Through last year, about one-third of the employees in the state Division of Purchase and Contract were black women. But a state investigation shows that that group accounted for only 5 percent of promotions in the department over the last seven years.
Purchase and Contract directs more than $4 billion in state equipment and service purchases each year.
"African-American applicants, particularly black females who had more experience and more education, were being denied promotions," said Jack Nichols, an attorney representing two women who filed formal complaints that they were unfairly passed over for promotion.
Nichols' clients are Yvonne Holley, the daughter of the late WRAL broadcasting icon J.D. Lewis, and Mildred Christmas, the daughter of the late civil rights activist Ralph Campbell.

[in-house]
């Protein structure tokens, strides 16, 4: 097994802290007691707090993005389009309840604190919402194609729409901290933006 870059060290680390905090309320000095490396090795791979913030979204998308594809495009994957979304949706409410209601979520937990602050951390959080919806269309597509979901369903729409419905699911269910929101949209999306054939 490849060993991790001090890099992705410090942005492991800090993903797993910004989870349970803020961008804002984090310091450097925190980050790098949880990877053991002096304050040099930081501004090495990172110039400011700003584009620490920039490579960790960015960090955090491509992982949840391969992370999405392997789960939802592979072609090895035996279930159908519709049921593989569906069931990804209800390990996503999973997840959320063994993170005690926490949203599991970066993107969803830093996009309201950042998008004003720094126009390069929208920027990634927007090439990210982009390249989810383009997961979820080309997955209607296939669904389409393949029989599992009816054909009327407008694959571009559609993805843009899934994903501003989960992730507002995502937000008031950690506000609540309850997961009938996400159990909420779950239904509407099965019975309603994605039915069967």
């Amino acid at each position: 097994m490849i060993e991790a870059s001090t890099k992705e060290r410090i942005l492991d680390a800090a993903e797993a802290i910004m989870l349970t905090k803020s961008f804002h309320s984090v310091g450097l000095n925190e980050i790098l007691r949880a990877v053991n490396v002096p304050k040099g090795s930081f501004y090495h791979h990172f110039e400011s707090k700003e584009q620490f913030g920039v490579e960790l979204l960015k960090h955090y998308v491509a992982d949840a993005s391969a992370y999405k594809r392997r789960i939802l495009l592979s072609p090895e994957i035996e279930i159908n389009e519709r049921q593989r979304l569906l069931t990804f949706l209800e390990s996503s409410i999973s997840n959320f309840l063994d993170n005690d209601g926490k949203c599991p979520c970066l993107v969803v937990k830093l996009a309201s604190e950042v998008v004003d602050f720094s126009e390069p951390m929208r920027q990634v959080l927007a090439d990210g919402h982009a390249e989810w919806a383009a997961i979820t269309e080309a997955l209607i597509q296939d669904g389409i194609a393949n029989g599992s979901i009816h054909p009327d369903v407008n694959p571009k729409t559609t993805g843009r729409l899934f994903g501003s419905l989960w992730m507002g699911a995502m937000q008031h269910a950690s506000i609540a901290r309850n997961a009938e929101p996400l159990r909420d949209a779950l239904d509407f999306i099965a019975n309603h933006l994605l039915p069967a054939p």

Investigators with the state Office of Administrative Hearings agreed with Nichols' assessment, ruling there was a clear pattern of disparity in promotions within Purchase and Contract and that the department might have violated the federal Civil Rights Act.
"I've never seen that strong of language in any other investigative report," Nichols said.
Purchase and Contract officials flatly denied the allegations, calling them unfounded and untrue. The officials maintained they follow fair hiring and promotion procedures.
Officials with the state Department of Administration, which includes Purchase and Contract, noted the former secretary of the department was a black woman, as was the department's human resources director.
The discrimination cases are now before the federal Equal Employment Opportunity Commission.